The Ponzi Scheme of Election Machine Certification

The EAC Certification Ponzi Scheme

by Nancy Tobi

The 2002 Help America Vote Act (sic) put in place an Executive Commission called the Election Assistance Commission. Among other responsibilities, the EAC is tasked with administering a certification program for voting equipment used in the nation.

Since 2003 billions of American taxpayer dollars have been washed through the EAC, back to the taxpayers via the States, which then used the funds to purchase highly defective voting equipment from companies of questionable intent.

The EAC promised that in addition to the payback for electronic voting machines, the return on this investment will be a crackerjack election system, secure from risks of failure and tampering.

But what's happened to our investment?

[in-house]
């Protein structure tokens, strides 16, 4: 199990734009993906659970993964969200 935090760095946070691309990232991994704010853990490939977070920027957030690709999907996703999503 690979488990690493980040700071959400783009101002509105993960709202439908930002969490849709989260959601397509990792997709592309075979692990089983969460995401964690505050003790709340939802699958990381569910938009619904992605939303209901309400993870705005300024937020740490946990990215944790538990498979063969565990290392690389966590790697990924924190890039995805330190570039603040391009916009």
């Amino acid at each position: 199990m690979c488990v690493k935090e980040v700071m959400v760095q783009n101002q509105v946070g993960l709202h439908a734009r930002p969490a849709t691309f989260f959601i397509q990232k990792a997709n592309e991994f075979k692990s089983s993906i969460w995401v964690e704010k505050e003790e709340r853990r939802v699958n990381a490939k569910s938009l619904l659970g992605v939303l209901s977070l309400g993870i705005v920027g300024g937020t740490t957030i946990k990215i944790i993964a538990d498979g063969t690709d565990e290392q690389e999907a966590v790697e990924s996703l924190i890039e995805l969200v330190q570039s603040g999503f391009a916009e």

Anyone following the news these days knows, of course, that the nation's election systems are far from secure. In fact, a close look at the whole EAC certification program reveals it to be a complete illusion.

American taxpayers are now left with crummy products, a compromised election system, and a federally sanctioned certification program that can not possibly deliver on its promise.

In legal terms, when an operator takes money from investors, promising returns on a product that doesn't really exist, it's called a Ponzi scheme.

This is the premise of the following presentation, which was delivered last Saturday afternoon at the We Count Conference in Cleveland, Ohio.

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